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Possible Topics

The list of possible topics is open-ended, but below are some of the possibilities. If you wish to do something that is not on this list, please tell me during our second-week conference.
  1. Language Policy. Study a polity and report on its version of official language, its treatment of linguistic minorities, past or present. Examine all the socio-cultural factors that have helped determine this policy, and any factors that may lead to change. Show the overt policy as well as the covert policy.

  2. Language Loyalty. Pick an ethnic/linguistic group and study how they (have) survive(d) as a linguistic minority in a given society---the laws, policies, social factors, attitudes that have helped or hindered their survival. Study their language-maintenance efforts; compare them with similar groups elsewhere. ( Comparative studies are particularly good.)

  3. Language and Religion. How does the policy of a particular church or religious body affect assimilation or non-assimilation of a given linguistic minority in a given locale? How important has religious/liturgical language been for this body? What religious works are written in a language other than the present spoken language of the group, and how are these works considered by the believers? Is the language of the original text(s) in another (non-roman) script? If there has been a change to another spoken language in this body, how did it come about? What historical and socio-cultural factors were involved?

  4. Linguistic Minorities and the Media. Study the non-English media in a given city to examine its approach and attitude toward, and involvement in, language maintenance and/or assimilation. How much material is locally written? What kind of education does the editor/publisher/producer have? How recent is the readership/viewership in settlement? How does this compare with the national average of similar ethnic media in other American cities?

  5. English as Official Language. A number of states (California, Colorado, Florida, etc.) have recently passed initiatives/referenda making English the ``official language" of the state . There are also some national organizations (``US English", ``English Only") that would like to enshrine English as the official language of the United States via a constitutional amendment (and Sen. Dole has endorsed this goal). Examine the claims of such groups and write a rebuttal of them; this may take the form of an open letter to someone like S.I. Hayakawa, or to the editor of a newspaper, etc. Or examine the legislation of states with such policies, and see what effect it (constitutional or legal provisions making English `official') has had (or might actually have) on such matters as bilingual education, etc.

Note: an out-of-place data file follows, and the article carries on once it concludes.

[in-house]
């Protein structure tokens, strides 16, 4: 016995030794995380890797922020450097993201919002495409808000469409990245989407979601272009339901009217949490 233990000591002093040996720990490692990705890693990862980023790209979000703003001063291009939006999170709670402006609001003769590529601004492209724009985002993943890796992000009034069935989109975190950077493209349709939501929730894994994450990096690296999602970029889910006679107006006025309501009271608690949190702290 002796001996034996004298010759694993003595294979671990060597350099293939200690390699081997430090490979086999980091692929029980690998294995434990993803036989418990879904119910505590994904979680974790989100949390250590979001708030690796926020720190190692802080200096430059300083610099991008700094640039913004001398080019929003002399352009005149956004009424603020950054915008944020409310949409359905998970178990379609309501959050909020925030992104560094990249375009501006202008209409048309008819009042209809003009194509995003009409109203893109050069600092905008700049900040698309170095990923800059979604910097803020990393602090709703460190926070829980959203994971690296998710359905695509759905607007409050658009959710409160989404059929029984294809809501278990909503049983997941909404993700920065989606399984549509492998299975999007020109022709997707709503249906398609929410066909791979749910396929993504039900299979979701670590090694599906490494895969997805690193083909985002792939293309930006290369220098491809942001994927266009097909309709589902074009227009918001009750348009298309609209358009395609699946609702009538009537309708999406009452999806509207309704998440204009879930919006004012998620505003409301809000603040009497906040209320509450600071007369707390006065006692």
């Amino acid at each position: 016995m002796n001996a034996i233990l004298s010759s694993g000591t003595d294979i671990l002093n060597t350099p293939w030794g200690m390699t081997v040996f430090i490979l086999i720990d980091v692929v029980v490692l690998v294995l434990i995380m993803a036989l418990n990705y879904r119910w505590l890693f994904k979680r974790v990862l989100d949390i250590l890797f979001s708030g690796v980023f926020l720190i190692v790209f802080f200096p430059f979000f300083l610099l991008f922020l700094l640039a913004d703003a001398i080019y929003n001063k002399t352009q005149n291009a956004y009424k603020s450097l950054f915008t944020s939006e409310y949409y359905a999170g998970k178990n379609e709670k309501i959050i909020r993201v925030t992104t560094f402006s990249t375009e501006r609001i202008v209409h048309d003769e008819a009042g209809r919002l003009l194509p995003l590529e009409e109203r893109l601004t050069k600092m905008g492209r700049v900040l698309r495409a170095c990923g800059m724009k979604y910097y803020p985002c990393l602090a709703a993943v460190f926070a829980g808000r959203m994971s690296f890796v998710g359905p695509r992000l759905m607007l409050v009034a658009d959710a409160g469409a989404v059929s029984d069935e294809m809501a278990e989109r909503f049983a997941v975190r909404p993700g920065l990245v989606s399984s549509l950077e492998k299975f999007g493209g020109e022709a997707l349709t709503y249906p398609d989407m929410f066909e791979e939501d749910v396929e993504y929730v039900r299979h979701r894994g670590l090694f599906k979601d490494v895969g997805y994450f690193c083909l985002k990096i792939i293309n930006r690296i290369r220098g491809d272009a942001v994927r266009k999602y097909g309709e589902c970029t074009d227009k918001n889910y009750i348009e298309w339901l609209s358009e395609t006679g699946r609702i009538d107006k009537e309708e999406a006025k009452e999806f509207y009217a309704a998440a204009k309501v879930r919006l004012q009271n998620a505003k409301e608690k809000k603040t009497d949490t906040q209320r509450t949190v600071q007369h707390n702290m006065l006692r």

6. Bilingual Schools. Study a local `bilingual' (or multicultural, Afro-centric, Native-American) school and report on its efforts to help maintain (or extend, or empower) language, especially in view of what the literature on the subject tells us about successful bilingual schools. For example, does this school teac h only religious subjects in another language? Where were the teachers educated? What language do the children speak during recess? Is there a `Pygmalion Effect' or a `Hawthorne Effect'?

  7. Language Standardization vs. Diversity. Study a language that has recently become standardized or modernized and report on its success or failure in this effort; or study a language that has become dialectized and the factors involved in this change. Or discuss ramifications of diversifying lingui stic norms so that different norms or `polycentric' standards could be accommodated by the educational system, by the press, the media, etc. How would teachers trained to accept only the former norm be induced to accept multiple norms? How would the legal system work? Base your claims on actual cases such as the two norms used in modern Norway, the conflicting norms of Serbian and Croatian (and now even Bosnian!), Hindi and Urdu, the recent attempt at spelling reform in France, etc. Another possibility within this framework would be to study how minority language/dialect children within our society learn `standard' language: how is it presented to them? What do teachers tell them about their own non-standard forms? Is our best knowledge about these situations being used to do this or are there some things that could be improved? You may want to volunteer as a tutor and work with a particular child, noting the kinds of difficulties this child may have. This will involve consulting with teachers, special ed resource people, and working along slightly different ways than some of the other library-oriented projects.

  8. Linguistic Genealogy. Do a linguistic history (or genealogy) of your family. Interview your parents and grandparents and determine what languages they know, or once knew, and attempt to reconstruct this as far back as you can. Look for the papers (passports?) that accompanied your ancestors from the old country; look in particular at their religious backgrounds (are there family bibles? other religious texts? baptismal/bar mitzvah certificates?) Are there old letters in anyone's possession written in another language? If anyone underwent non-English schooling in this country, interview them and let them describe what it was like. What reasons do they give for any choices about language that were made, by them, their parents, or whoever?

  9. Other topics. Creolization, creole languages; language death; reversing language shift; African-American (Bl ack) English: US Spanish, other ethnic languages and modern mass media; script/orthography reform; diglossia in a particular language; national census policy on language; language censuses; US Bureau of Indian Affairs and its schools---there are many possibilities. Check with me during our conference.

Harold Schiffman
Fri Jan 26 12:06:38 EST 1996